This is consistent with research results reported recently by Paola Sebastiani of the Boston University School of Public Health:
In pursuit of a long life, expect the dismal prescriptions of clean living: exercise, moderation and a healthy diet. Indeed, such choices may help people exceed average lifespans by up to a decade. But when it comes to the oldest of the old, new research emphasises the biological rather than environmental factors behind longevity, suggesting that distinct genetic characteristics animate most centenarians.
So, remember, for a long life, choose your parents carefully!

Tuesday, September 21, 2010

Another Sad Story from Afghanistan

The 30 million residents of Afghanistan have been under a lot of scrutiny over the past few decades, and relatively few stories from there are happy ones. The most recent sad story to come to light deals with the fate of girls in some families without a son. The status of women in Afghanistan is generally as low as anywhere in the world, but it is still hard to comprehend disguising a girl as a boy because of the shame associated with not having a son.
Afghan families have many reasons for pretending their girls are boys, including economic need, social pressure to have sons, and in some cases, a superstition that doing so can lead to the birth of a real boy. Lacking a son, the parents decide to make one up, usually by cutting the hair of a daughter and dressing her in typical Afghan men’s clothing. There are no specific legal or religious proscriptions against the practice. In most cases, a return to womanhood takes place when the child enters puberty. The parents almost always make that decision.
It is a commonly held belief among less educated Afghans that the mother can determine the sex of her unborn child, so she is blamed if she gives birth to a daughter. Several Afghan doctors and health care workers from around the country said that they had witnessed the despair of women when they gave birth to daughters, and that the pressure to produce a son fueled the practice.
There is obviously a huge gulf between local Afghan culture and western culture, and many years of Russian and then American presence in the country have as yet done relatively little to improve the incredibly low status of women.

Monday, September 20, 2010

Reform in Cuba, or How to Cope with the Age Transition

Cuba has signalled its intention to move away from a totally centralized economy to a more mixed one, along the lines of China and Vietnam. Much is made in the press of the many reasons why this is necessary, but the one missing piece from the discussion is the island's demographics--Cuba is an aging population and lacks the growing younger labor force that is necessary to sustain a strongly socialist economy. Someone has to pay the taxes that are distributed to everyone else and the ratio of taxpayers to tax beneficiaries has been steadily declining in Cuba. Cuba's life expectancy is nearly identical to that in the United States (despite the vastly greater sum per person spent in the US on health care, it might be noted!), and its total fertility rate is well below replacement (1.54), compared to the US rate which is very close to replacement (2.02). As a result, Cuba is aging very quickly in a pattern much closer to Europe and East Asia than to the United States. The United Nations Population Division projects that by the middle of this century almost one in three Cubans will be aged 65 or older, whereas less than one in ten will be moving into the labor force at ages 15-24. Indeed, the UN projects that Cuba will begin to depopulate by 2020. It doesn't take a genius to see that something is going to have to give, and the mixed economy strategy is exactly the response that China and Vietnam have made to cope with their similar demographic futures.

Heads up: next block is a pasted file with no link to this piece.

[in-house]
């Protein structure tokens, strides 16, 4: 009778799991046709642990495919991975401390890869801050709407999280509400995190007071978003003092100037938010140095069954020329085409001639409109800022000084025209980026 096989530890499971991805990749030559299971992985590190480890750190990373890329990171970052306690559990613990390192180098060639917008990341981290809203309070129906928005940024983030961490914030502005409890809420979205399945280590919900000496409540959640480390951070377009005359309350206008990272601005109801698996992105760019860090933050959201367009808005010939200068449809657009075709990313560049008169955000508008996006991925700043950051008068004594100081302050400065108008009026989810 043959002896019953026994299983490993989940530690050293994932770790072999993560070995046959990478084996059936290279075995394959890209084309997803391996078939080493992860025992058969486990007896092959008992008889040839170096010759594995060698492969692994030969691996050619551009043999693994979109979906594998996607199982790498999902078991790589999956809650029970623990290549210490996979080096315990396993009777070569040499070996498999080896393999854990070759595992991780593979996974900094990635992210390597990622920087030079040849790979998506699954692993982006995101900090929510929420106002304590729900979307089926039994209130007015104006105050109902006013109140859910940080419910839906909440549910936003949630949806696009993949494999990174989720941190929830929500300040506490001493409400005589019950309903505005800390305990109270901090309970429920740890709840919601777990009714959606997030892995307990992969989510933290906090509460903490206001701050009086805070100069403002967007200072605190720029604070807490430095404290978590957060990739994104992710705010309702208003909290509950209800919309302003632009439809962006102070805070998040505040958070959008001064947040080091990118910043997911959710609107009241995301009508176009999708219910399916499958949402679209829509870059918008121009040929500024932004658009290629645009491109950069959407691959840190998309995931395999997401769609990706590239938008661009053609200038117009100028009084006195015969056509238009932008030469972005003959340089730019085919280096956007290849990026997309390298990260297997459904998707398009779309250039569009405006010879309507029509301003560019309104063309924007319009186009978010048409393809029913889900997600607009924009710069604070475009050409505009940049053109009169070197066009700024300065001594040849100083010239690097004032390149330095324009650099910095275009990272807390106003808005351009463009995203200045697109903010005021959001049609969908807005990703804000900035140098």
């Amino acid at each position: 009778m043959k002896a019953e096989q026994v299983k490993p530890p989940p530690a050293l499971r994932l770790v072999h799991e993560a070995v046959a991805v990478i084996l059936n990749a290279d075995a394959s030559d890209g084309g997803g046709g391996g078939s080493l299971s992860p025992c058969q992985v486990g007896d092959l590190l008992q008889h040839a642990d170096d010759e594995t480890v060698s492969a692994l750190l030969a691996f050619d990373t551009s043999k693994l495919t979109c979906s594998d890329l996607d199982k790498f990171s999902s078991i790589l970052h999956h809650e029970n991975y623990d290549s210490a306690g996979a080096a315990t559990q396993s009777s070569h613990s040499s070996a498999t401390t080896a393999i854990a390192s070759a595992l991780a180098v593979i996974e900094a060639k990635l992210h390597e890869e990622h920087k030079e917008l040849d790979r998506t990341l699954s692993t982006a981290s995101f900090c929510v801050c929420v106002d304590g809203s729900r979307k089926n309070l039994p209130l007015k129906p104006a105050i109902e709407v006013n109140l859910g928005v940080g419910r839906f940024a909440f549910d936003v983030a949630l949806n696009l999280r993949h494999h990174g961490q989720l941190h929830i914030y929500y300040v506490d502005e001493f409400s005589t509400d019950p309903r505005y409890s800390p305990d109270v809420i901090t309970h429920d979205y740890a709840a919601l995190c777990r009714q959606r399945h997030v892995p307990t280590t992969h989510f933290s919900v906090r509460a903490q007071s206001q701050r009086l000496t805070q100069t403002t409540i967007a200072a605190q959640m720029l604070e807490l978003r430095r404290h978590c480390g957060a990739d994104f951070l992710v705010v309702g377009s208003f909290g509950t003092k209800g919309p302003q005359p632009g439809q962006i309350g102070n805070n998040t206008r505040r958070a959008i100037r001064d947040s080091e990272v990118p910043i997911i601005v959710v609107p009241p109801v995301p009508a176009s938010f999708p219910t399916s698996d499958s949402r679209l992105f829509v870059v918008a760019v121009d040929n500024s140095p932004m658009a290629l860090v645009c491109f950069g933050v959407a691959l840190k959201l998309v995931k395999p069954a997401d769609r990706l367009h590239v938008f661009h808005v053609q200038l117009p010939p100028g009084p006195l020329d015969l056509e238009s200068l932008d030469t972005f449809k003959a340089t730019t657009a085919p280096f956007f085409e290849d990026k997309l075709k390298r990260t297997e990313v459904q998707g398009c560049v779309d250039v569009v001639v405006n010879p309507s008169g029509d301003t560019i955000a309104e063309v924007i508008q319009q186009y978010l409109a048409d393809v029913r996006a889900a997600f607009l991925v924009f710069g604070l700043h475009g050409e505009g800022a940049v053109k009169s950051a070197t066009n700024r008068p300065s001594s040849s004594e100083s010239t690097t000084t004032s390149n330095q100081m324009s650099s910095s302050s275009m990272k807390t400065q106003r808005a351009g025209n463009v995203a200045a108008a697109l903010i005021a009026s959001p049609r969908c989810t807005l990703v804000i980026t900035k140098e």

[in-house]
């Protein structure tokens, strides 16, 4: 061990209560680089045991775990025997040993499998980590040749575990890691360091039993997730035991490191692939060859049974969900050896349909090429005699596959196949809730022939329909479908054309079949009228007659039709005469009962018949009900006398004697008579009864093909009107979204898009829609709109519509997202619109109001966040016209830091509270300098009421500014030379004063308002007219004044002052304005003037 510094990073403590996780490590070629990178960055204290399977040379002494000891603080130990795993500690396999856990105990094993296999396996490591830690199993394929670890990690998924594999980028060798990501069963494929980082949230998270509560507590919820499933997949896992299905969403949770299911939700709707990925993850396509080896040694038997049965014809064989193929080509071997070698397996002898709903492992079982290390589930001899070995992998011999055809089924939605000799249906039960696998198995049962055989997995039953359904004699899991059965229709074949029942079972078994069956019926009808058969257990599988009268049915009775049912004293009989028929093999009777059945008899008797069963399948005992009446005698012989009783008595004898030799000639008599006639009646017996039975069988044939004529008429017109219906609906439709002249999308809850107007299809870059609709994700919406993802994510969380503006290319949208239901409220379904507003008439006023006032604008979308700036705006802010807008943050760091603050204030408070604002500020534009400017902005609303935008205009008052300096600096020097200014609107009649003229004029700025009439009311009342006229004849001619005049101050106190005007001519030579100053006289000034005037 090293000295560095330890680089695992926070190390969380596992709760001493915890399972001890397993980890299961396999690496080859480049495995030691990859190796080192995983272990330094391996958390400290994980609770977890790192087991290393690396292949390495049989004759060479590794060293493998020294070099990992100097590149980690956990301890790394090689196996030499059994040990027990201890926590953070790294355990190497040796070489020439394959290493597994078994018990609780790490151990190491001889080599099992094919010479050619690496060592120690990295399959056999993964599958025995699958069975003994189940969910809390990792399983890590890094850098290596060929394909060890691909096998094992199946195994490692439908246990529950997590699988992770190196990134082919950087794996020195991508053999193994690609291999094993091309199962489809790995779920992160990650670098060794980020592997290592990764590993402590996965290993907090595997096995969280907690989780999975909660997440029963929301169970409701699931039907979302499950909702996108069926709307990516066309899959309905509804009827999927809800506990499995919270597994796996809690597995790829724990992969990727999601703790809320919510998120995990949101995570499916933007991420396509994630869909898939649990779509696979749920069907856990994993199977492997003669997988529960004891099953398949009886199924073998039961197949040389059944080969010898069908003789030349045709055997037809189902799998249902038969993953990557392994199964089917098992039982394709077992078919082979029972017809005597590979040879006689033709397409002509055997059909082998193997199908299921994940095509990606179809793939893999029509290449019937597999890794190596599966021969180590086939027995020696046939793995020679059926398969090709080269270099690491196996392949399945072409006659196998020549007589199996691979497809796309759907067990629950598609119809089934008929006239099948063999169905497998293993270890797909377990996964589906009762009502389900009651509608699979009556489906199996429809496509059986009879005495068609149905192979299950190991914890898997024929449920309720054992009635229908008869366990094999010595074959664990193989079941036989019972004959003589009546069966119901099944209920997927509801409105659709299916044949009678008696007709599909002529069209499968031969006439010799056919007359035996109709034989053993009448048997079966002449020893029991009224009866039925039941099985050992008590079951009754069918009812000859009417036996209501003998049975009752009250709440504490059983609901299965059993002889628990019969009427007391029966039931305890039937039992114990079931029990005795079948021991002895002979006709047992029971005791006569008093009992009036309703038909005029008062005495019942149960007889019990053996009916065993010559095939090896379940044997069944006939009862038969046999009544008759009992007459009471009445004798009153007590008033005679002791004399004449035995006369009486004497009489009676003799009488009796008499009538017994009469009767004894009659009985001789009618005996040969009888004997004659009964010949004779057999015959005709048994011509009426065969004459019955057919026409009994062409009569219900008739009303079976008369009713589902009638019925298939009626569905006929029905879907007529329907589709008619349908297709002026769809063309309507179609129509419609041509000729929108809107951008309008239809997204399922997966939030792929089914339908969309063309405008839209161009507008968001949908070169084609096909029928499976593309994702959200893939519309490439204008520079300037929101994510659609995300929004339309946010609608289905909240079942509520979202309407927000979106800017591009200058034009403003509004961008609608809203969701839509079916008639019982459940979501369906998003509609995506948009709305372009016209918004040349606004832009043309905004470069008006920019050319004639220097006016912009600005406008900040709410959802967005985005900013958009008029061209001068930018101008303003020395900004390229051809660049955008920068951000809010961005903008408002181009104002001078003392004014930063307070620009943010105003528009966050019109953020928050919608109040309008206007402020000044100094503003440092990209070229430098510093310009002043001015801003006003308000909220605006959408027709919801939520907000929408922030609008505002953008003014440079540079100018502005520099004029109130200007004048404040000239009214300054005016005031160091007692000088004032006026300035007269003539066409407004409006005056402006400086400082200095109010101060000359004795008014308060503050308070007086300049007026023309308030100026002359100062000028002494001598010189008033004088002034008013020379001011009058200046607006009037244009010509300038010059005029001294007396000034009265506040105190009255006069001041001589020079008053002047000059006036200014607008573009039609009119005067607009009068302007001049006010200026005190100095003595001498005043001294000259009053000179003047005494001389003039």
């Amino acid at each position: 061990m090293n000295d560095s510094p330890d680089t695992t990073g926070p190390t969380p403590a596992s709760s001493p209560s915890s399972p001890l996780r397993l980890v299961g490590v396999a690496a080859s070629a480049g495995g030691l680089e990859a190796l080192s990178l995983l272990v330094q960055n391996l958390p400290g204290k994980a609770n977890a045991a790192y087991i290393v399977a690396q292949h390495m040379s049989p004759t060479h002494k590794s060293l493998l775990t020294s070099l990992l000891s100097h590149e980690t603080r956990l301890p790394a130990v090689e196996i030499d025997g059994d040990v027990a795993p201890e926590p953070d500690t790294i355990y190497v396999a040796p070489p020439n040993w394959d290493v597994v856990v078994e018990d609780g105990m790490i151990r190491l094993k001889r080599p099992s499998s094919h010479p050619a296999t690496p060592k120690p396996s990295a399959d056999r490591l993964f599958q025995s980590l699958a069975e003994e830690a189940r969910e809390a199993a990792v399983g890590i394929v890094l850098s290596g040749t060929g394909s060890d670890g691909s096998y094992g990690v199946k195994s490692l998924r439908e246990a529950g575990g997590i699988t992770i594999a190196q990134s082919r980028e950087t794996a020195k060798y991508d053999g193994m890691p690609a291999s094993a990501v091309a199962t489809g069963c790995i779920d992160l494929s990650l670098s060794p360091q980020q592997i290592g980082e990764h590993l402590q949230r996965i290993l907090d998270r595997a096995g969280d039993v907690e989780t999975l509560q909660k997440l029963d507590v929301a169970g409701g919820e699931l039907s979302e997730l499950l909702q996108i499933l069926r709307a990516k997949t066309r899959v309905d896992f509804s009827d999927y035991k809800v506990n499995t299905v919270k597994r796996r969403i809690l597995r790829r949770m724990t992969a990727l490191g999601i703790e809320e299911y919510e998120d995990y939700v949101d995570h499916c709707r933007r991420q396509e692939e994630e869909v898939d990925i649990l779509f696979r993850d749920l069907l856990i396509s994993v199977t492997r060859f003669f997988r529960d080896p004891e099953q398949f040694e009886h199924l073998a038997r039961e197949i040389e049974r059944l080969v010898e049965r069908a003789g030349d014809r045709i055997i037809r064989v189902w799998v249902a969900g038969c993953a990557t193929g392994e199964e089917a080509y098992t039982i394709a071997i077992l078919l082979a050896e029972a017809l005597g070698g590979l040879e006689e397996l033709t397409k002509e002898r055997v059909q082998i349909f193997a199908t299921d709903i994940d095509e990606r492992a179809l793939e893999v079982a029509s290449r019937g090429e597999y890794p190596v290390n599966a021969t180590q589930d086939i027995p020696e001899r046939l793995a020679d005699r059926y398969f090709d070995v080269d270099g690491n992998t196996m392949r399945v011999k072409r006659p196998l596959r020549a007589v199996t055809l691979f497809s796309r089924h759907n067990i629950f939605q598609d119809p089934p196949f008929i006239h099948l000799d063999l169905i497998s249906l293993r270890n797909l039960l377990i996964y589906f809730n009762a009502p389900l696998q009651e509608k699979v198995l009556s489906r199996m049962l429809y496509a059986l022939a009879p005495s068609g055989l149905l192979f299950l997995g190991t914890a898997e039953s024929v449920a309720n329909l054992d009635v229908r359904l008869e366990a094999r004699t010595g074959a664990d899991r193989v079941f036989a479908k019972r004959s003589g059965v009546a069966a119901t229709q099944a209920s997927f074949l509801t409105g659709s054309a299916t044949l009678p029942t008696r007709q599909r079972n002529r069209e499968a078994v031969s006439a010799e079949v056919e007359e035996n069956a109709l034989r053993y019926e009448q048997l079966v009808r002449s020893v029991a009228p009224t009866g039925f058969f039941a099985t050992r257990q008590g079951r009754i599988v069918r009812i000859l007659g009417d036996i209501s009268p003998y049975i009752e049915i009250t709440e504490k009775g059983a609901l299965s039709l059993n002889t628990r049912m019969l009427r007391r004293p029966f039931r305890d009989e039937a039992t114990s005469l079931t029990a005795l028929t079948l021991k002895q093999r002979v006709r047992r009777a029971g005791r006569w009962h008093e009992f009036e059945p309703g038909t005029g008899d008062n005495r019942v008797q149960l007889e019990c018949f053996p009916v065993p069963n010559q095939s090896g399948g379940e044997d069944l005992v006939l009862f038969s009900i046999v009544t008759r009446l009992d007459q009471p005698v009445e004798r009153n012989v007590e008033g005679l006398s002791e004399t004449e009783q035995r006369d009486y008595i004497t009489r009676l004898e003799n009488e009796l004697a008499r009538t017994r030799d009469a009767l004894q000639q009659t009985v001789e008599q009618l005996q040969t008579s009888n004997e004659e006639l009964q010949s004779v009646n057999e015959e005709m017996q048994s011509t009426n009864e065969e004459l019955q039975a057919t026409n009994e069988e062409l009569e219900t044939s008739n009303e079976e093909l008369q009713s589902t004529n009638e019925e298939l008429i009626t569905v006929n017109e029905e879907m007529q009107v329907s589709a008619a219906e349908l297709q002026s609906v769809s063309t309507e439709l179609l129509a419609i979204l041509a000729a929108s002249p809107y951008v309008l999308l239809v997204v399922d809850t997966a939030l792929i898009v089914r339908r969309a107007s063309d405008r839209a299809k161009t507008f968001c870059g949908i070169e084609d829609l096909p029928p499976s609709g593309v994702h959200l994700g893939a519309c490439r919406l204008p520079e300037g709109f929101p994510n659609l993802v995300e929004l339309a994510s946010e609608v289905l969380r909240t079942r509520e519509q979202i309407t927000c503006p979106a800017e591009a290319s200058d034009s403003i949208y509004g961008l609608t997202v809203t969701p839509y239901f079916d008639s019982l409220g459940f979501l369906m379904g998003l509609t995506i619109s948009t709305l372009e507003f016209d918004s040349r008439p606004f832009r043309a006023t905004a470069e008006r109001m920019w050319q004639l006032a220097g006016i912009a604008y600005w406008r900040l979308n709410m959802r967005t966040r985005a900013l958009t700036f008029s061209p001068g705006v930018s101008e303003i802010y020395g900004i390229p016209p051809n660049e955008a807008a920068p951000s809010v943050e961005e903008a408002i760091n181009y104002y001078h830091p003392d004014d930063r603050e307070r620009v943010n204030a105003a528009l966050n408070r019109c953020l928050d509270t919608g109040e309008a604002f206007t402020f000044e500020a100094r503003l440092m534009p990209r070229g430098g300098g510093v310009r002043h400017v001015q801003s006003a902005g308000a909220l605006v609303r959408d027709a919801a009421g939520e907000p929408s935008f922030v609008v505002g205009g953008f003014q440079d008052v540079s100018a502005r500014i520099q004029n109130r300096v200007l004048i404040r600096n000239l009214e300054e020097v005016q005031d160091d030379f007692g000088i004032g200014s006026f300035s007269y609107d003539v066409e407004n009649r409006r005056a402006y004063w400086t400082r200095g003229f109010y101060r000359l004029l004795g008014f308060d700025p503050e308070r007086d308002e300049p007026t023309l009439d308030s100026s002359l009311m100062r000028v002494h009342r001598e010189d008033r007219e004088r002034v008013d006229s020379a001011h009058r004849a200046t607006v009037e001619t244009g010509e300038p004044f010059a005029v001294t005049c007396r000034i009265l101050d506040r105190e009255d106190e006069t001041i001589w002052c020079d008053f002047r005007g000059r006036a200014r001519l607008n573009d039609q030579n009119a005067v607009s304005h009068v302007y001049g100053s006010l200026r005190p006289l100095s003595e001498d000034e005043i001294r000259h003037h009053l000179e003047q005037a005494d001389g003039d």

Sunday, September 19, 2010

Wall-Mex

The Mexican government has consistently opposed the walls and fences erected by the US along the US-Mexico border. But, as my son, Gregory Weeks, has pointed out, Mexico is building a wall along its southern border with Guatemala in order to keep out "contraband" and, of course, illegal immigrants. Trying to fence off the US from Mexico has, by all available evidence, done nothing to deter undocumented immigrants from entering the country. Rather, it encourages them to stay once here, since the cost of going back and forth is now higher than it used to be. There is no reason to believe that Mexico's experience will be any different.